Former British Prime Minister Tony Blair has confessed that the Iraq war is to blame for the rise of terror group ISIS, and that he is “sorry” for the war in Iraq.
During a TV interview with CNN, Blair says the war in Iraq was a “crime” (though stops short of admitting he has committed a crime himself) and says that he is personally responsible for the rise of the Islamic State.
Blair is asked bluntly in the CNN interview, to be broadcast today: ‘Was the Iraq War a mistake?’
He replies: ‘I apologise for the fact that the intelligence we received was wrong.
‘I also apologise for some of the mistakes in planning and, certainly, our mistake in our understanding of what would happen once you removed the regime.’
Challenged that the Iraq War was ‘the principal cause’ of the rise of Islamic State, he said: ‘I think there are elements of truth in that.
As well as apologising for the Iraq War, the former Prime Minister also admitted he could be partly to blame for the rise of Islamic State
The TV interview by respected US political broadcaster Fareed Zakaria, also sees Blair be accused of being George Bush’s ‘poodle’ over the conflict
‘Of course you can’t say those of us who removed Saddam in 2003 bear no responsibility for the situation in 2015.’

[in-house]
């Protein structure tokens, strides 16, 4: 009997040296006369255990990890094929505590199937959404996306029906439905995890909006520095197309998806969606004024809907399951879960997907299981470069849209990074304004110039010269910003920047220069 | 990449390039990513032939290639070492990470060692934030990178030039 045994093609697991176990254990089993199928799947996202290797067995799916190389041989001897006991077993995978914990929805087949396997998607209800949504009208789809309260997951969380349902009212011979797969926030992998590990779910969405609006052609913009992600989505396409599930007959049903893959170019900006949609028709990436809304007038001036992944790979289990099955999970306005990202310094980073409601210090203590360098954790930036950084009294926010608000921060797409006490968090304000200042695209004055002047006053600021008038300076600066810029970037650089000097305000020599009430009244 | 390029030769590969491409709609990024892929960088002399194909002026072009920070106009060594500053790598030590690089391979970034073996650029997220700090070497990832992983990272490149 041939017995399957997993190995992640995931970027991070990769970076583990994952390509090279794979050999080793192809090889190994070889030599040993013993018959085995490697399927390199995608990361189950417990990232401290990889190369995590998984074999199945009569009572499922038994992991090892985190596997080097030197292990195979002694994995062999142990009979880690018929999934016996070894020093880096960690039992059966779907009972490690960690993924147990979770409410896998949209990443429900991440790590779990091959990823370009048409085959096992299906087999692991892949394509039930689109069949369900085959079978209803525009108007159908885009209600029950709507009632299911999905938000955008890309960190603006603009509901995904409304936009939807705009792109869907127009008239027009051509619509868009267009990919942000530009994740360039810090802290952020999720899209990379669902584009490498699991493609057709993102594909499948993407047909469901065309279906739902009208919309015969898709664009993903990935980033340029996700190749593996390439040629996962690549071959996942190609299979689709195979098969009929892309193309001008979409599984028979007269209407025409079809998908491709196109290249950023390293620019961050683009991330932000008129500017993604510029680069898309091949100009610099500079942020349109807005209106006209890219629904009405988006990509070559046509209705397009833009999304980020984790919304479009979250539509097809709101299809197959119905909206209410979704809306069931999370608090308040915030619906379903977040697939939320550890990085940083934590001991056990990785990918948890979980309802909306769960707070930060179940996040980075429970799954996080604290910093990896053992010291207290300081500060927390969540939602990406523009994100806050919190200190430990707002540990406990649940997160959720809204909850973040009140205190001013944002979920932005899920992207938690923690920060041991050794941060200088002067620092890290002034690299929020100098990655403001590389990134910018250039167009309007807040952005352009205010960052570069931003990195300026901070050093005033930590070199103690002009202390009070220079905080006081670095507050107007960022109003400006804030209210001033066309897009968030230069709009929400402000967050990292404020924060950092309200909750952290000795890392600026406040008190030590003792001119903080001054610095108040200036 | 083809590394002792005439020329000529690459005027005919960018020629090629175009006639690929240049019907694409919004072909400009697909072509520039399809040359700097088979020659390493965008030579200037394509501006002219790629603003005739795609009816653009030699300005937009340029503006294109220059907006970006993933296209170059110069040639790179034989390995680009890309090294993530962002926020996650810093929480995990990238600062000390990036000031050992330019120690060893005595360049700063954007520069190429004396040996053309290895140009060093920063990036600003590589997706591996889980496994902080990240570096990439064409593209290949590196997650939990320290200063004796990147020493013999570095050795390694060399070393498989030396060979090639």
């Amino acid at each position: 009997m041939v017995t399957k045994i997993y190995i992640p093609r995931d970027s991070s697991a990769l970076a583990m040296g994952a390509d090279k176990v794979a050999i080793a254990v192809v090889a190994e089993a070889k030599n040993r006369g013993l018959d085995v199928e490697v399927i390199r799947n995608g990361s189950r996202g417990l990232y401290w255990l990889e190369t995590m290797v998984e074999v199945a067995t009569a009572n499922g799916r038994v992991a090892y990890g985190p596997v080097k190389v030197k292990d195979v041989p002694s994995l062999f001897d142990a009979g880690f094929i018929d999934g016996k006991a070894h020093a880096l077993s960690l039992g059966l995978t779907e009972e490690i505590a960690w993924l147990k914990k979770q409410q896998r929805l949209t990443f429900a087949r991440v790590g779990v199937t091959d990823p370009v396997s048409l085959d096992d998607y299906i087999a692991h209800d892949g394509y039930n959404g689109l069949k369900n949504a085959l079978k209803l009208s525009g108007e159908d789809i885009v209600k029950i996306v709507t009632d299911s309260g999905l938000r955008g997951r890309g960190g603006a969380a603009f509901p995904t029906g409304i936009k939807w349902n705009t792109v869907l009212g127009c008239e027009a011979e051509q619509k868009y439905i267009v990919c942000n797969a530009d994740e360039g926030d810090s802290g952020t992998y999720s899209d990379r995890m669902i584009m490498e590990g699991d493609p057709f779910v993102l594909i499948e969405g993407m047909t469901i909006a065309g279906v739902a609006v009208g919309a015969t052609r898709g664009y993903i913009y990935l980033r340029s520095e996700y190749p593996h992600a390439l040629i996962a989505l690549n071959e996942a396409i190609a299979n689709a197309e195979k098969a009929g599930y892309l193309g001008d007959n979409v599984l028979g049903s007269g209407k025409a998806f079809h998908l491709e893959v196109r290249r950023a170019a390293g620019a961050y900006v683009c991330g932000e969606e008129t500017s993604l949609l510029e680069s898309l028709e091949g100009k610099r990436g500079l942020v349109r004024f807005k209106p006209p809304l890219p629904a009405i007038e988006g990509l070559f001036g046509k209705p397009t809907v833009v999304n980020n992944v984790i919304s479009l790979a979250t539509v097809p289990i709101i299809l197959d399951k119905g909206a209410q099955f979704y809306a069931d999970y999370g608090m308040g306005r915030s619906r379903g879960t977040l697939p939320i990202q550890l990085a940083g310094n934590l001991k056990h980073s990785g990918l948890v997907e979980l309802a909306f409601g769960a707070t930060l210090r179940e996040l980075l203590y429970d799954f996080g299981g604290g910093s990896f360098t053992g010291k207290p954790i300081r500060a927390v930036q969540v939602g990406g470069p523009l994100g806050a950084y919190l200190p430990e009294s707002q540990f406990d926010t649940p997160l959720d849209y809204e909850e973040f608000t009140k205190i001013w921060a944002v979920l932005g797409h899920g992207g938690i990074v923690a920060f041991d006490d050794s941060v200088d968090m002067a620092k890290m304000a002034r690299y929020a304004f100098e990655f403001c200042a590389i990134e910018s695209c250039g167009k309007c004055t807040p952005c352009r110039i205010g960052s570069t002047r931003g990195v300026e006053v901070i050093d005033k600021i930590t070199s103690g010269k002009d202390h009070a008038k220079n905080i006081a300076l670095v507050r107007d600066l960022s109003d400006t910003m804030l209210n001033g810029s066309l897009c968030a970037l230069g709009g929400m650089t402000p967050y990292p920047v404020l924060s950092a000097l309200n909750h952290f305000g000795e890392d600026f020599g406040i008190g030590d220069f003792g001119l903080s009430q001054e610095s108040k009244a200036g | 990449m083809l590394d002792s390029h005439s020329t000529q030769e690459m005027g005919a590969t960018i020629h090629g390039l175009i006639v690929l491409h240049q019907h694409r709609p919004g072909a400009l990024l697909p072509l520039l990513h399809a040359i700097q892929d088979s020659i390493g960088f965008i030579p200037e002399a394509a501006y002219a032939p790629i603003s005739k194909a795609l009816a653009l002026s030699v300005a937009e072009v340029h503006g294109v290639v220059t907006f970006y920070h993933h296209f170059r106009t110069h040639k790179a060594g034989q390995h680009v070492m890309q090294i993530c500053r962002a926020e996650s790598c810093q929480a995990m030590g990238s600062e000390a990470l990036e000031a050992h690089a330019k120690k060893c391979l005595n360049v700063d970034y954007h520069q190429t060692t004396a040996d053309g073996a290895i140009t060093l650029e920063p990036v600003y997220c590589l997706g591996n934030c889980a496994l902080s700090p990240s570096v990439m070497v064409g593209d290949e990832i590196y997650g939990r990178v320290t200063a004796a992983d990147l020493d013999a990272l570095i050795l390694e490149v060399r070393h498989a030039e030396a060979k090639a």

In the ‘trial by TV’, respected US political broadcaster Fareed Zakaria accuses him of being President Bush’s ‘poodle’ over the conflict. Blair’s confession comes a week after The Mail on Sunday published a bombshell White House memo revealing for the first time how Blair and Bush agreed a ‘deal in blood’ a year before the invasion.
A 2002 briefing note from US Secretary of State Colin Powell to the President showed Blair had secretly pledged to back the conflict – while telling MPs and British voters that he was seeking a diplomatic solution.
An edited extract of Tony Blair’s interview with Fareed Zakaria of the Americn CNN TV news network
In his CNN interview, Blair candidly asks for forgiveness for his blunder in not realising ‘what would happen once you removed the regime’.
The admission makes a mockery of the statement in the Powell memo that Blair would ‘demonstrate [to Bush] that we have thought through “the day after” ’ – a reference to the consequences of invasion.
However, the bloody chaos in the region continues to this day. And in a separate development, former Labour Home Secretary David Blunkett has revealed that he challenged Blair before the war about avoiding chaos after Saddam’s downfall.